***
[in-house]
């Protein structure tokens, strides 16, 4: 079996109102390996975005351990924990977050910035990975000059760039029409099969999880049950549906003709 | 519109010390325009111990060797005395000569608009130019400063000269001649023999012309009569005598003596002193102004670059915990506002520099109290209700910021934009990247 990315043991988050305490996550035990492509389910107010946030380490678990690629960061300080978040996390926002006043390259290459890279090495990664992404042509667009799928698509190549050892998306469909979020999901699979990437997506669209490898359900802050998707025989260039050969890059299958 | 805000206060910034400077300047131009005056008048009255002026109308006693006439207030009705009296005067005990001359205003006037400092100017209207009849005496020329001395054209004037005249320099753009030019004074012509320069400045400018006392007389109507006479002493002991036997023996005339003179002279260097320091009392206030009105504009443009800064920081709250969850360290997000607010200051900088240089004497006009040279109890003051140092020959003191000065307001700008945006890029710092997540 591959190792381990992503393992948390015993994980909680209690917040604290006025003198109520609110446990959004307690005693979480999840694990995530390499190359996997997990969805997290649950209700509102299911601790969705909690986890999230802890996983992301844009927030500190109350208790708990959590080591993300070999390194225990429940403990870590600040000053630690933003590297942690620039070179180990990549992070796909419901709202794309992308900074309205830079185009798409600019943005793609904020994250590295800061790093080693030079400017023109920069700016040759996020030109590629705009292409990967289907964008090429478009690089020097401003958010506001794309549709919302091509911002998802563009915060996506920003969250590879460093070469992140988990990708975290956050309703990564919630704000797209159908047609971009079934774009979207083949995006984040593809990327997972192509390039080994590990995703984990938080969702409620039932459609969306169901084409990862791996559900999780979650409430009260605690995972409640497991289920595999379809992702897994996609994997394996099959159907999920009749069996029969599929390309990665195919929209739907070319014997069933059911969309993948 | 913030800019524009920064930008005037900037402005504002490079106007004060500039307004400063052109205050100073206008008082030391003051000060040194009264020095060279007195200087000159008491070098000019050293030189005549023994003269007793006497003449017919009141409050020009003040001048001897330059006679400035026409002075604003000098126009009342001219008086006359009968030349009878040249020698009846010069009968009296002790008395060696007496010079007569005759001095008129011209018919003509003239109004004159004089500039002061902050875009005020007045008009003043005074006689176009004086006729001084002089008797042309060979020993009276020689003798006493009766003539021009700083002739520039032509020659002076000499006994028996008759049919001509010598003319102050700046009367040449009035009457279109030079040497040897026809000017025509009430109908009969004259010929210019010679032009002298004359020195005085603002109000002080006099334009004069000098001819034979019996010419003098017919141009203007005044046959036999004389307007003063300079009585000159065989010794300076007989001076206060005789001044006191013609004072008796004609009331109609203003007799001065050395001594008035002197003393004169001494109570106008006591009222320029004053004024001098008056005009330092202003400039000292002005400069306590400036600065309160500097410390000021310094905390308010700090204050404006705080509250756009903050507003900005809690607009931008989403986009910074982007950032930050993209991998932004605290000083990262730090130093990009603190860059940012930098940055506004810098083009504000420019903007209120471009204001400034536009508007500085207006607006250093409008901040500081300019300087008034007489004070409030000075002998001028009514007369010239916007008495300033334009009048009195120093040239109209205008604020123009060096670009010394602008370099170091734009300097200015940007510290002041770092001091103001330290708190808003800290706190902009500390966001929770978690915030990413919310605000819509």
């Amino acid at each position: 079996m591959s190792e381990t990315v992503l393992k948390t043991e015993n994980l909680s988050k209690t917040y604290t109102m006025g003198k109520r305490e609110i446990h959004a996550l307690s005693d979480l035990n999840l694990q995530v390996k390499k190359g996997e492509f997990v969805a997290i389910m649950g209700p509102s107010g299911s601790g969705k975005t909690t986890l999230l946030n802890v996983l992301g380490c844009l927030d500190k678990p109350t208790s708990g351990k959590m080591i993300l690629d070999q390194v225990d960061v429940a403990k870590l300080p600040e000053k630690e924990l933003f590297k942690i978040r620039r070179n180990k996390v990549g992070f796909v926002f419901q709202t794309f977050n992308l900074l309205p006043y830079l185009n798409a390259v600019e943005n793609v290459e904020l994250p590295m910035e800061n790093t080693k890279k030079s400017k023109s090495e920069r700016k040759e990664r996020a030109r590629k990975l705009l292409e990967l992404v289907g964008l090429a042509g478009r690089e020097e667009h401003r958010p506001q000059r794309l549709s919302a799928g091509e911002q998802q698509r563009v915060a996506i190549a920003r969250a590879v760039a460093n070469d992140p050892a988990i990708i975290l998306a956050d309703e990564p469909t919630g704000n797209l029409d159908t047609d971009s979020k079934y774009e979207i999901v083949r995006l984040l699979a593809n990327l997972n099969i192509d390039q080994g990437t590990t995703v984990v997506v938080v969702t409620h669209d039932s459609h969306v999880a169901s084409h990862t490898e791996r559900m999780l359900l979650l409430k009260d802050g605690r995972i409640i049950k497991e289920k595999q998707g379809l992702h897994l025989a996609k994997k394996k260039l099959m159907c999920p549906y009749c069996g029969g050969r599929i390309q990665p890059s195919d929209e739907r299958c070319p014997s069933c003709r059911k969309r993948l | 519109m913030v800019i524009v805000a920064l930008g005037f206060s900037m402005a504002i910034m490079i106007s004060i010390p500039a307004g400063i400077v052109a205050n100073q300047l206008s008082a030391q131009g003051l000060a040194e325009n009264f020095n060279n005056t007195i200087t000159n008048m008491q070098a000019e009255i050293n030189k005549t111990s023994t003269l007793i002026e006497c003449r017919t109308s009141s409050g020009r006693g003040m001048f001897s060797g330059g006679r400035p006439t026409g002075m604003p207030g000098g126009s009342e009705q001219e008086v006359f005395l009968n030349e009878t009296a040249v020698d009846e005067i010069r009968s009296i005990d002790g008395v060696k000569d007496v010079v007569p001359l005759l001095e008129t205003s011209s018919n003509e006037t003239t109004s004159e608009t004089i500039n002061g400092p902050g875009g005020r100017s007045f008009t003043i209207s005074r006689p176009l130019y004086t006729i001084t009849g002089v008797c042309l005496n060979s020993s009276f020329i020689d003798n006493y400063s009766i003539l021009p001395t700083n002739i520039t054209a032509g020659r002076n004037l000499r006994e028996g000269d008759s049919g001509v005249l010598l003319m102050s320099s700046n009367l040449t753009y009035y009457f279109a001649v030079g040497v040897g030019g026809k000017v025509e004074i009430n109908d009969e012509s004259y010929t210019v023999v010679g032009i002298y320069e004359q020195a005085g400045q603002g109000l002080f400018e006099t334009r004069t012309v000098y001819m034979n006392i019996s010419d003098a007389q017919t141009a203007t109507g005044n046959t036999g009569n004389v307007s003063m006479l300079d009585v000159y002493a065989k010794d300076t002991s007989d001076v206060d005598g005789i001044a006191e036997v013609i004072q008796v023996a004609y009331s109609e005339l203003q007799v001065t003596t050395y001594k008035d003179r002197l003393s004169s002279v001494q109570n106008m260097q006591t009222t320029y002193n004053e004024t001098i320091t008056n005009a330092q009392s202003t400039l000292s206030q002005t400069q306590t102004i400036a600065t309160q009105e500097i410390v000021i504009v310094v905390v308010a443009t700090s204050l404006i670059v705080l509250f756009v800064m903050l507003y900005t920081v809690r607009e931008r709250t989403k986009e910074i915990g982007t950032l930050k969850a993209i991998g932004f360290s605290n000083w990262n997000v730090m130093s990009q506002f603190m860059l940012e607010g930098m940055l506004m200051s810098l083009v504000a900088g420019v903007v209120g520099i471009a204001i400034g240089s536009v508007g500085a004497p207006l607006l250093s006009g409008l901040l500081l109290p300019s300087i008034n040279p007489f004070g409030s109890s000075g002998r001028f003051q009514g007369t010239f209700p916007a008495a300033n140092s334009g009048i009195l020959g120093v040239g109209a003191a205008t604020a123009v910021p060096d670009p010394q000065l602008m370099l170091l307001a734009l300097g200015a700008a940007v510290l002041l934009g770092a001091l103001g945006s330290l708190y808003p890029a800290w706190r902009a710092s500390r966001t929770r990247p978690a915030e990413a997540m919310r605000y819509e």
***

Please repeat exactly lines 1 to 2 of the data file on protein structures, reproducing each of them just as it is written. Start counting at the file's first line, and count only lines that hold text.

[in-house]
């Protein structure tokens, strides 16, 4: 079996109102390996975005351990924990977050910035990975000059760039029409099969999880049950549906003709 | 519109010390325009111990060797005395000569608009130019400063000269001649023999012309009569005598003596002193102004670059915990506002520099109290209700910021934009990247 990315043991988050305490996550035990492509389910107010946030380490678990690629960061300080978040996390926002006043390259290459890279090495990664992404042509667009799928698509190549050892998306469909979020999901699979990437997506669209490898359900802050998707025989260039050969890059299958 | 805000206060910034400077300047131009005056008048009255002026109308006693006439207030009705009296005067005990001359205003006037400092100017209207009849005496020329001395054209004037005249320099753009030019004074012509320069400045400018006392007389109507006479002493002991036997023996005339003179002279260097320091009392206030009105504009443009800064920081709250969850360290997000607010200051900088240089004497006009040279109890003051140092020959003191000065307001700008945006890029710092997540 591959190792381990992503393992948390015993994980909680209690917040604290006025003198109520609110446990959004307690005693979480999840694990995530390499190359996997997990969805997290649950209700509102299911601790969705909690986890999230802890996983992301844009927030500190109350208790708990959590080591993300070999390194225990429940403990870590600040000053630690933003590297942690620039070179180990990549992070796909419901709202794309992308900074309205830079185009798409600019943005793609904020994250590295800061790093080693030079400017023109920069700016040759996020030109590629705009292409990967289907964008090429478009690089020097401003958010506001794309549709919302091509911002998802563009915060996506920003969250590879460093070469992140988990990708975290956050309703990564919630704000797209159908047609971009079934774009979207083949995006984040593809990327997972192509390039080994590990995703984990938080969702409620039932459609969306169901084409990862791996559900999780979650409430009260605690995972409640497991289920595999379809992702897994996609994997394996099959159907999920009749069996029969599929390309990665195919929209739907070319014997069933059911969309993948 | 913030800019524009920064930008005037900037402005504002490079106007004060500039307004400063052109205050100073206008008082030391003051000060040194009264020095060279007195200087000159008491070098000019050293030189005549023994003269007793006497003449017919009141409050020009003040001048001897330059006679400035026409002075604003000098126009009342001219008086006359009968030349009878040249020698009846010069009968009296002790008395060696007496010079007569005759001095008129011209018919003509003239109004004159004089500039002061902050875009005020007045008009003043005074006689176009004086006729001084002089008797042309060979020993009276020689003798006493009766003539021009700083002739520039032509020659002076000499006994028996008759049919001509010598003319102050700046009367040449009035009457279109030079040497040897026809000017025509009430109908009969004259010929210019010679032009002298004359020195005085603002109000002080006099334009004069000098001819034979019996010419003098017919141009203007005044046959036999004389307007003063300079009585000159065989010794300076007989001076206060005789001044006191013609004072008796004609009331109609203003007799001065050395001594008035002197003393004169001494109570106008006591009222320029004053004024001098008056005009330092202003400039000292002005400069306590400036600065309160500097410390000021310094905390308010700090204050404006705080509250756009903050507003900005809690607009931008989403986009910074982007950032930050993209991998932004605290000083990262730090130093990009603190860059940012930098940055506004810098083009504000420019903007209120471009204001400034536009508007500085207006607006250093409008901040500081300019300087008034007489004070409030000075002998001028009514007369010239916007008495300033334009009048009195120093040239109209205008604020123009060096670009010394602008370099170091734009300097200015940007510290002041770092001091103001330290708190808003800290706190902009500390966001929770978690915030990413919310605000819509």